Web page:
The fashion industry is one of the most polluting on the planet: it is estimated that it is responsible for 8% of global greenhouse gas emissions. The causes are the high degree of consumption of resources and raw materials that it requires to meet the growing production of garments (translated into an equally expanding demand) and a high level of waste generation, pre and post consumption. It is estimated that 8% will skyrocket to 49% in a decade if the current production, distribution and consumption rate persists.
The "Textiles in Europe's circular economy" report prepared by the European Environment Agency analyzes the environmental and climate impact of the consumption of textile products in the European Union (EU). This document states that the production and consumption of clothing, footwear and home textiles that were sold in member countries in 2017 required approximately 1.3 tons of raw materials and 104 m3 of water per person; 85% of these materials and 92% of water were used in other regions of the world, mainly in Asia. "A large-scale shift towards the circular economy in the production and consumption of textiles is needed to reduce its greenhouse gas emissions, the use of resources and the pressure it exerts on nature," says the study.
The report also shows that textile production in Europe is equivalent to the emission of 654 kg of CO2 per inhabitant, so that it is the fifth source of CO2 emissions related to private consumption. Around 75% of these emissions took place outside the EU.
Reuse textile to reduce CO2 emissions
In the Northern Hemisphere, Humana helps reduce emissions through sustainable textile management and the reuse momentum, extending the life cycle of clothing, contributing to resource savings, environmental protection and fight against climate change.
The management of the textile used allows to reduce the number of waste that ends up in controlled deposits and in incinerator plants, therefore, decreases the emission of greenhouse gases. The European Commission estimates that every kilo of clothing that is reused and not incinerated or buried prevents the generation of 3,169 kg of CO2.
Since Humana recovered 17,427 tons in Spain in 2018, it is equivalent to saving 55,227 tons of CO2 into the atmosphere. Or put another way: it is equal to the annual emission of 20,743 cars (circulating 15,000 km per year) or the annual carbon dioxide absorption of 414,144 trees.
Boosting sustainable fashion
Not only do we avoid CO2 emissions with textile waste management, but reuse is the most effective vehicle for promoting sustainable fashion and prolonging the life cycle of garments. In 2018, more than 1.7 million people bought in one of the Humana stores of sustainable fashion in Spain, 16% more than the previous year.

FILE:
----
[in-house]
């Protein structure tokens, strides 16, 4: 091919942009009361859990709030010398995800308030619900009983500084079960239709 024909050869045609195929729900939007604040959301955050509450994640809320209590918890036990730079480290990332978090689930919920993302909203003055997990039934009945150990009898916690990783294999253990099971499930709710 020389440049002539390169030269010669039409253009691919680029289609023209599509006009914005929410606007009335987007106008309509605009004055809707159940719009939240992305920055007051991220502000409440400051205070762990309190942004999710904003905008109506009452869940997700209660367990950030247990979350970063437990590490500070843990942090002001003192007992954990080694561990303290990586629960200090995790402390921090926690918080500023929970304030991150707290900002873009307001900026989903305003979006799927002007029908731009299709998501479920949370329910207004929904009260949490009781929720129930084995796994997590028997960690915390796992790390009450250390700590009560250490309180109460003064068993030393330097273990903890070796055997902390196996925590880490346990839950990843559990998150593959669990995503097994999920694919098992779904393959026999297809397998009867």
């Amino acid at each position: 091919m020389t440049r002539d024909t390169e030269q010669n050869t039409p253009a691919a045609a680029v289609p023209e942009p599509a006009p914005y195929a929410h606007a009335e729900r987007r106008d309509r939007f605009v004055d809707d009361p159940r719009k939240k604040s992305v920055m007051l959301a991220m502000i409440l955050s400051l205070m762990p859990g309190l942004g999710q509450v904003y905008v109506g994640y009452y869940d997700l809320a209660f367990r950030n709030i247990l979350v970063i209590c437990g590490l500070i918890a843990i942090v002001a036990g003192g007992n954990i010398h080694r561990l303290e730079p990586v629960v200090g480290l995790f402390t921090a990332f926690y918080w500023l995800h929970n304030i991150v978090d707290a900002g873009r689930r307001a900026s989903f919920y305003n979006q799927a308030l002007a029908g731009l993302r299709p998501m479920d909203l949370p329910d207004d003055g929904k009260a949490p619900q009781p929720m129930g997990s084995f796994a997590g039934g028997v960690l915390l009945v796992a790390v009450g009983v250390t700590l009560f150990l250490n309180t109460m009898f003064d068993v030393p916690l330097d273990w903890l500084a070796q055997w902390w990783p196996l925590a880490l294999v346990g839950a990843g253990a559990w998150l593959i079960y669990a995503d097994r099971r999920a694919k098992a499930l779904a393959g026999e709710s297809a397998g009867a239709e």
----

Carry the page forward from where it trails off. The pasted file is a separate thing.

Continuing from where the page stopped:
Acquiring second-hand clothes avoids the annual consumption of millions of new clothes in our country, which translates into a significant saving of the natural resources that the fashion industry requires to meet the demand for fast fashion. This is reflected in a Humana Report based on a survey of 700 customers of the secondhand fashion stores in Madrid and Barcelona, which indicates that 6 out of 10 users say that, when buying a garment in the Foundation's establishments, they do not need to acquire it in another conventional point of sale.
This replacement index confirms the environmental value of the reuse. “The most sustainable garment is already manufactured. It is a perfect example of how to extend the life cycle of clothes and buy consciously, ”says the head of Marketing of the Secondhand Stores network in Humana, María Martínez. It is estimated that a fast fashion garment is worn an average of five times and we get rid of it just 35 days after buying it.
2.7 million new items left unused in 2018
Customers of Humana stores last year acquired 4.7 million garments. This implies that, at a minimum, the commitment to reuse prevented the consumption of 2.7 million new items in 2018, taking into account that replacement rate of 60%. It is a relevant saving for the environment considering that, for example, jeans type pants require 3,781 liters of water in the process of cotton production, manufacturing, transport and washing, and generates an emission of 33.4 kilos of CO2 . To this we must add that by washing our clothes we release microplastic fibers and other substances that pollute the oceans and drinking water. Around 20% of industrial water pollution comes from dyeing and textile treatment.
Three experts on climate change and sustainable agriculture from Humana People to People are already accredited to participate in the Blue Zone of the event.
The Blue Zone corresponds to the space administered by the United Nations in which the following activities will take place: